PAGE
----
My next article on these matters will consider such questions. Here, I ask how the Biden Administration should deal with the events of January 6.

One can only applaud Biden’s instinct and repeated call for unity. But as South Africa and other conflict-ridden societies have painfully demonstrated, genuine reconciliation, a necessity for securing unity, requires truth and accountability. We need a full accounting of what happened on January 6, and genuine accountability requires both due process and consequences for those found guilty. This must begin with President Trump, who was justly impeached for blatantly false and inflammatory rhetoric that even Republican Senate Leader Mitch McConnell believes “provoked” the mob.

Trump must stand trial in the Senate; his January 6 speech alone provides grounds for conviction. But before the Speaker of the House transmits the article of impeachment and triggers the trial, we should learn as much as possible about the connections between Trump and his inner circle, on the one hand, and the leaders of the violent mob on the other. More, the Senate should first confirm Biden’s Cabinet members and consider urgently needed legislation, especially for coronavirus relief.

The Senate trial must be held, but it doesn’t need to be rushed and needn’t be the last step in the non-partisan legal process to hold Donald Trump accountable for any criminal activity.

Holding Trump accountable for incitement, and the leaders of the mob for sedition, is not an act of vengeance; it is required for the defense of democracy. The purpose of law enforcement is not merely to remove dangerous people from society (or, in Trump’s case, the possibility of his regaining the presidency). In addition, under the democratic rule of law, prosecution, conviction, and punishment render society’s collective judgment that the behavior in question is wrong and illegitimate. Both the finding and the punishment, as Grant Tudor and Ian Bassin of Protect Democracy have recently argued, deter future lawbreakers.


Since we once elected an authoritarian populist as president, it cannot be assumed that we won’t do it again. Democracy needs stronger guardrails. Any congressional representative or staffer who can be shown to have actually incited sedition—or, worse, conspired in facilitating seditious entry into the Capitol—should also be prosecuted. As Michael Gerson has warned, “If the United States does not punish sedition, we will see more of it.”

Unfortunately, formal sanctions will have to stop short of the wider moral arc of complicity. As a scholar of democracy, I believe that every one of the 147 Republican members of Congress who voted to challenge a state’s legitimate election results fundamentally betrayed their oath of office to “support and defend the Constitution of the United States.” They displayed disloyalty to democracy. So did the 17 Republican state attorneys general who signed on to a vacuous Supreme Court lawsuit that would have invalidated the ballots of millions of Americans in states other than their own. It is one thing for members of civil society to judge that these Republicans have placed themselves beyond the democratic pale and that their ringleaders, like Senator Josh Hawley (R-Mo.), deserve to face a broad, well resourced campaign to defeat them in their next elections. It is quite another step, though, to bring formal charges against them. If Joe Biden wants to bridge divides and govern effectively, he cannot from the outset write off two-thirds of Republican House members, including their Minority Leader, Kevin McCarthy.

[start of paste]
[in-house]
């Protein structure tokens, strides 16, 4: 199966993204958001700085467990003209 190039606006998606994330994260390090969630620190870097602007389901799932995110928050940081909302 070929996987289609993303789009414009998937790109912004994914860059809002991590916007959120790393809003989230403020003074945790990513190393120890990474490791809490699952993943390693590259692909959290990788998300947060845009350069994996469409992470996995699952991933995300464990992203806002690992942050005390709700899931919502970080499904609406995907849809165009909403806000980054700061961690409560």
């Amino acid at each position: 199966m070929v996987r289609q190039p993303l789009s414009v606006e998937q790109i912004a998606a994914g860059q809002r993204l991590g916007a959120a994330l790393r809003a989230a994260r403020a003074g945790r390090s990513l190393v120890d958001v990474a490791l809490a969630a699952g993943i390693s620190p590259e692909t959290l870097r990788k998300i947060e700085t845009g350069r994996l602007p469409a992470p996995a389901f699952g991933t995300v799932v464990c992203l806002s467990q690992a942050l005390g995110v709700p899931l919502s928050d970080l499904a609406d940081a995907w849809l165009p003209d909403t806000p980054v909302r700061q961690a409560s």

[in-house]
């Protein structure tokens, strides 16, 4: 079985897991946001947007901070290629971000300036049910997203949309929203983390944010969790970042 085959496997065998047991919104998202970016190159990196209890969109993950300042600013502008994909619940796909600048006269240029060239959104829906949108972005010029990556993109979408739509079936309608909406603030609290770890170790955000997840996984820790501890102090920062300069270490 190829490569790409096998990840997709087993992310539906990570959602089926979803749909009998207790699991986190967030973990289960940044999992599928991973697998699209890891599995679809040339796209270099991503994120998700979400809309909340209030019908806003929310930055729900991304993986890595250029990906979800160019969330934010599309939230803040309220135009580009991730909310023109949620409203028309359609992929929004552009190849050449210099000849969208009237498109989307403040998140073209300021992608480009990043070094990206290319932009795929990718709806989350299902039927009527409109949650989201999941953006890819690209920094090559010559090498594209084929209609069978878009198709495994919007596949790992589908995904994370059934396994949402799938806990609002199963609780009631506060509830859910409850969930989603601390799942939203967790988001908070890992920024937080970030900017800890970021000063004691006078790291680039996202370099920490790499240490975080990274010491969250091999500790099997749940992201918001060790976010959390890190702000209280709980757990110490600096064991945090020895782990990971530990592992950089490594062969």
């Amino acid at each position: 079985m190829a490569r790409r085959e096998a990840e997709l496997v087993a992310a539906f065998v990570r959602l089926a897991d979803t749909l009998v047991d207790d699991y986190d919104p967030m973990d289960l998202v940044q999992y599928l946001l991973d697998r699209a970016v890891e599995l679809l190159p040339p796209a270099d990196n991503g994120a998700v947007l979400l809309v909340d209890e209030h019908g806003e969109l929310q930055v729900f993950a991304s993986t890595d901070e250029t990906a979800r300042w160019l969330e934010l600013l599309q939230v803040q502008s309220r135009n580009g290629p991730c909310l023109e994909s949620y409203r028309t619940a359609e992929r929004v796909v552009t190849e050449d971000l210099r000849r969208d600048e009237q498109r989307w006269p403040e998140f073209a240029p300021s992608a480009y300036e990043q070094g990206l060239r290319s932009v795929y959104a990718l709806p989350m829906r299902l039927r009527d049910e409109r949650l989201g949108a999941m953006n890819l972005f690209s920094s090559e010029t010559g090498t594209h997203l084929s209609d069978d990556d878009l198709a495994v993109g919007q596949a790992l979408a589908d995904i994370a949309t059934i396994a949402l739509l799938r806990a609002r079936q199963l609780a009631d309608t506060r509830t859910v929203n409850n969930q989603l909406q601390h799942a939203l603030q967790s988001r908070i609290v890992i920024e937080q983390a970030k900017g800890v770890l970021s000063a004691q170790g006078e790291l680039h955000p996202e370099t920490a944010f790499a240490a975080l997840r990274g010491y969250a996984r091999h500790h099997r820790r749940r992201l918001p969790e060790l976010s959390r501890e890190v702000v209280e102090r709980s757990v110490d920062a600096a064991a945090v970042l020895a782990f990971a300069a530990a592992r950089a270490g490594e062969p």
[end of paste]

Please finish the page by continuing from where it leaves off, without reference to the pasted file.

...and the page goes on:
So far, over 100 people have been arrested and charged with crimes related to the January 6 assault on the Capitol. Every single individual who knowingly trespassed into the Capitol that day should be prosecuted. Additional charges should be filed against anyone who damaged property, used or threatened violence, or broke other laws. But federal law enforcement, working with state and local authorities and aided by widespread civic cooperation, faces the bigger and longer term task of exposing, demobilizing, and prosecuting extremist groups plotting violence against democratic officials and institutions.

January 6 should and, I believe, will have the kind of impact on law enforcement and homeland security priorities that 9/11 had a generation ago. Both were tragic wake-up calls. Fortunately, the more recent one did not cause loss of life on the same scale; but it posed a serious threat to the continuity of our democratic government. We face a ticking time bomb of proliferating right-wing extremist groups, populated by angry white men insecure about their status, filled with racial animus and anxiety, and deluded and inflamed by the falsehoods and conspiracy theories that constitute their steady diet of social media disinformation. While left-wing anti-capitalist and anarchist groups and radical Islamist networks still constitute serious threats to our homeland security, a recent CSIS study found that the majority of all terrorist incidents in the United States since 1994 have come from “right-wing attacks and plots,” whose number has “grown substantially during the past six years.”